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Non Alienability of Land

Updated: Aug 9, 2021

The ownership of the arable land vested in the cultivator yet it was not alienable in the beginning, but it was heritable. Vijnaneshwar. In his Mitakshara. expounded what was apparently in his days the idea as to non-alienability of land when it was occupied by the members of a joint family and was ancestral. But the rival idea as to alienability was making its way. Vijnaneshwar himself admitted that right of alienation was exercisable under certain circumstances. Even a single coparcener may make a gift, mortgage or sale of land (immovable property) at a time of distress, for the sake of family and specially for religious activities. But Jimutvahana, the author of Dayabhaga, entirely discarded the theory of nonalienability, and according to him every owner of land, if a male, had the full right to alienate the same either by gift or sale.

Acquisition of Right by Adverse Possession

Possession has always played part in all systems of jurisprudence in the acquisition of right in land, and the first tiller might lose his right by adverse possession by another. It is quite clear that during the Sutra period the right by possession and the effect of adverse possession as creating prescriptive right were well understood and recognized. In Vishnu Smriti it is laid down, “If possession has been held of a land by three successive generations in due course, the fourth in descent shall keep it as his property even without a title”. Brihaspati says, “He whose possession has been continuous from the time of occupation, and has never been intercepted for a period of thirty years cannot be deprived of such property”. Authors of other Smritis have reduced the period to twenty years. Yajnavalkya says, “If a man knowingly and without complaint allows another, who is in no way related to him, to be in possession of his land for twenty years, his right to the same becomes extinguished”. Vyasa, whose authority in these matters is very high, is also of the opinion, “If the land of one is possessed by another for twenty years, his right to sue for possession ceases”.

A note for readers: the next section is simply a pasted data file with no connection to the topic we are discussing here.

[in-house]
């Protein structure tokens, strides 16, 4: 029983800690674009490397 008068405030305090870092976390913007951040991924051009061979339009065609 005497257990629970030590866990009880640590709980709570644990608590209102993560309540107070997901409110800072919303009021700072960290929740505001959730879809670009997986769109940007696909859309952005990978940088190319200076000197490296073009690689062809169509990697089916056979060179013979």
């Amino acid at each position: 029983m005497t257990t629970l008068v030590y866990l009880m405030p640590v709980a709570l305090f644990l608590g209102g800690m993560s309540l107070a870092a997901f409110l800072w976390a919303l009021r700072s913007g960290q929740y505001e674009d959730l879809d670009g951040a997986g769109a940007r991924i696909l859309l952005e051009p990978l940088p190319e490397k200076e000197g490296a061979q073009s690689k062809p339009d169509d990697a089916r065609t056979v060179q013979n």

The law of England as to acquisition of right by prescription passed through similar stages, until the period was reduced to twenty years and quite correctly to twelve years. In Uttar Pradesh also under Sections 209 and 210 of The Uttar Pradesh Zamindari Abolition and Land Reforms Act, 1950, the acquisition of right by prescription is twelve years. The Hindu Revenue System


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